• The Painted Prayerbook -- Offering a unique combination of her original artwork and writing, Jan Richardson's blog includes reflections on the lectionary readings.

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    Putting the Sermon Together

    As we finish the long season of Ordinary Time or Kingdomtide, we end with a reminder of the Reign of God and the Second Coming of Christ.

    Consider which of the following you might include in this week's sermon:

    • Kingdom (Reign) of God
    • Theology of Last Things
    • Second Coming of Christ
    • Images from Revelation: Firstborn of the dead, Alpha and Omega

    Questions to Consider:

    1. Revelation speaks of a time when Jesus will return "riding on the clouds." What do members of your congregation believe about the Second Coming of Christ?
    2. In the passage from John, is Jesus standing before Pilate or is Pilate really standing before Jesus?
    3. How would you describe the Kingdom (Reign) of God?
    4. The history of Christ the King Sunday: Christ the King Sunday is a relatively recent holiday, having been instituted in 1925 when respect for the church was waning and state control over the church was increasing in many countries. Stalin and Mussolini were names in the news when this encyclical was issued. Hitler had just published Mein Kampf. It was gutsy for Pope Pius XI to declare (and to decree) to the people of those times that Christ is our King! The holiday in and of itself was a reminder to people both inside and outside the church that our allegiance is to Christ. What do our church holidays and worship services say to people inside the church and outside the church?

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    Sermon Starters
    • John's Sermon. John's Introduction to Revelation almost resembles a sermon outline.
      • Jesus Christ is the faithful witness (Revelation 1:5). This was written at a time when Christians suffered persecution, and a number of Christians were called upon to witness to their faith through martyrdom. Christ witnessed to the truth through his own martyrdom.
      • Jesus Christ is the firstborn of the dead (verse 5). This was a familiar image in the emerging Christian church. The firstborn was a Davidic image from Psalm 89:27; the firstborn of the dead was a resurrection image (Colossians 1:18).
      • Jesus Christ is the ruler of the kings of the earth (verse 5). Later, more plainly said, the King of kings and the Lord of lords (Revelation 17:14, 19:16).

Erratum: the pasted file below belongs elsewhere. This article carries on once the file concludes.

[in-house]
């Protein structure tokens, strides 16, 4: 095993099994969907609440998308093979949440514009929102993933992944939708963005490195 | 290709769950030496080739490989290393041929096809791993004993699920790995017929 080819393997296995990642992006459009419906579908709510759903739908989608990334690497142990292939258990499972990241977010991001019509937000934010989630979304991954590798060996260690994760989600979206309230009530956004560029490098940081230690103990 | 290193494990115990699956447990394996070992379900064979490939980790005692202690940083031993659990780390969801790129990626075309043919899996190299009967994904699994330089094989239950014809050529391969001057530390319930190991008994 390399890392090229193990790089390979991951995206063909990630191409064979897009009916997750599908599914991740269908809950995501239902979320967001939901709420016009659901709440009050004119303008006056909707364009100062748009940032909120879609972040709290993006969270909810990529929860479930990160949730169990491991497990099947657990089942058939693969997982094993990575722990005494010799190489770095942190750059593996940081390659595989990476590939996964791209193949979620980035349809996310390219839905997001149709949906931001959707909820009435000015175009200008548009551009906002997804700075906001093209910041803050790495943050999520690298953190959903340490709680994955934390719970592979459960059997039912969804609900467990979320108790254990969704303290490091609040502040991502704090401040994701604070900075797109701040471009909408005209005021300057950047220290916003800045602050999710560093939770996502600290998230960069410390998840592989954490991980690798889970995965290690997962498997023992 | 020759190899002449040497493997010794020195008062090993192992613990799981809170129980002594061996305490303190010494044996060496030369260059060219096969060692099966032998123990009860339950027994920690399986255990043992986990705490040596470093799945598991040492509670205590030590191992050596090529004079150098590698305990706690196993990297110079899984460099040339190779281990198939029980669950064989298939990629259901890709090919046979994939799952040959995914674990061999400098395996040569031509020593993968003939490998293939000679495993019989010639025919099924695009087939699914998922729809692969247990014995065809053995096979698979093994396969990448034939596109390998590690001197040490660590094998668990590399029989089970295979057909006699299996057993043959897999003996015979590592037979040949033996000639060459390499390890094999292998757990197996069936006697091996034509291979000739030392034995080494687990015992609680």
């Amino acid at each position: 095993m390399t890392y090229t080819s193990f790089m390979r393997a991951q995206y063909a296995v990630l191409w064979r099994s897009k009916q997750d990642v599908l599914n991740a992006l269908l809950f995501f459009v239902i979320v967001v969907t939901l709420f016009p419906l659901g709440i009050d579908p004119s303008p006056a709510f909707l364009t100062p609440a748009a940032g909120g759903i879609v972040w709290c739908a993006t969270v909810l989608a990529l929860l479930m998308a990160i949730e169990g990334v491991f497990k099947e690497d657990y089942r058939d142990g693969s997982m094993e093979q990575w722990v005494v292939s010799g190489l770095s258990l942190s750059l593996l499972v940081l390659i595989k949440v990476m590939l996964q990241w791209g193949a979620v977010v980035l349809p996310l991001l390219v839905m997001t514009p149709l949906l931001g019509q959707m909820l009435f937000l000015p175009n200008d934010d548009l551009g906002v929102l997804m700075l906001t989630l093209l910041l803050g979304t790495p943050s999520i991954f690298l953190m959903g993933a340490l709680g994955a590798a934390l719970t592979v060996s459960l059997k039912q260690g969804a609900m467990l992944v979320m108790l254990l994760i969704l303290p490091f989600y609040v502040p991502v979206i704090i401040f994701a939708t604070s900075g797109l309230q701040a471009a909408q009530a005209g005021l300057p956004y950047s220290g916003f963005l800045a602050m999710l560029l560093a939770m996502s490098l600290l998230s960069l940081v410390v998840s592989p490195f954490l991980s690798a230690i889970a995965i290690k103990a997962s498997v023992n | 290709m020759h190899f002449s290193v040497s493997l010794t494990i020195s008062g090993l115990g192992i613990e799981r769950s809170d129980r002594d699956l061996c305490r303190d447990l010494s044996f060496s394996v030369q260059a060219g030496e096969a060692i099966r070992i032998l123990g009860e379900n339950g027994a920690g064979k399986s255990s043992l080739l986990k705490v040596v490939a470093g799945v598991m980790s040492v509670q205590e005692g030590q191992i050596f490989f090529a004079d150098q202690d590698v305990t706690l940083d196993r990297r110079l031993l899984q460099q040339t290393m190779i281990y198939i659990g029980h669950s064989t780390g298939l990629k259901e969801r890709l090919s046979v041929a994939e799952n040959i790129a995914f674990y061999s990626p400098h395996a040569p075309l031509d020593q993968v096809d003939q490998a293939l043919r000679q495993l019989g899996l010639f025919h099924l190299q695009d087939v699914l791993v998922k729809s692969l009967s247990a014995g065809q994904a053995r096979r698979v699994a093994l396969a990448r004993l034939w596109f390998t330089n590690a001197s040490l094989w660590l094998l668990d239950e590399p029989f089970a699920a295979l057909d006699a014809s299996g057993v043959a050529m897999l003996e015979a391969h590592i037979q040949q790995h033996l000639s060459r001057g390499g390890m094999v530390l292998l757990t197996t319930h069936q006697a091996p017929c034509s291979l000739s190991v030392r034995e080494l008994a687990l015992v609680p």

• Jesus Christ is the Alpha and the Omega -- the first and the last, the beginning and the end of everything (Revelation 21:13). This term is a possible variation on the I AM of Exodus 3:14.

    • Pilate's confusion. Pilate's interrogation was considered a pivotal theological point and is found in all four gospel accounts of Jesus' arrest and crucifixion.
      • Are you the King of the Jews? (John 18:33). This was an interesting question in light of the fact that Pilate was an employee of the same Romans who had installed Idumean King Herod as "King" of the Jews.
      • Do you ask this on your own, or did others tell you about me? Jesus' response hints that he knew that Pilate was not asking questions from his own curiosity; he was doing follow-up on an accusation leveled by Jesus' enemies.

      After reading this passage, I am not convinced that Pilate ever understood that Jesus was indeed King of the Jews or that he, not Jesus, was under historical scrutiny.

    • You are not from around here, are you? "My kingdom is not from this world" (John 18:36), Jesus answered quickly. "Otherwise my followers would be fighting to keep me from being handed over to the Jews (verse 36)." It was true that Jesus was the King of the Jews, but his kingdom was unlike anything that his detractors had imagined. The kingdom over which Christ rules is not one of talk, but one of power and action (1 Corinthians 4:20). It is a kingdom characterized by righteousness, peace, and joy (Romans 14:17). It is found in our midst (Luke 17:21, NRSV), already among us (Luke 17:21, The Message), even within us (Luke 17:21, KJV, NCV). Christ rules a kingdom that is not from this world (verse 36).

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      Online Resources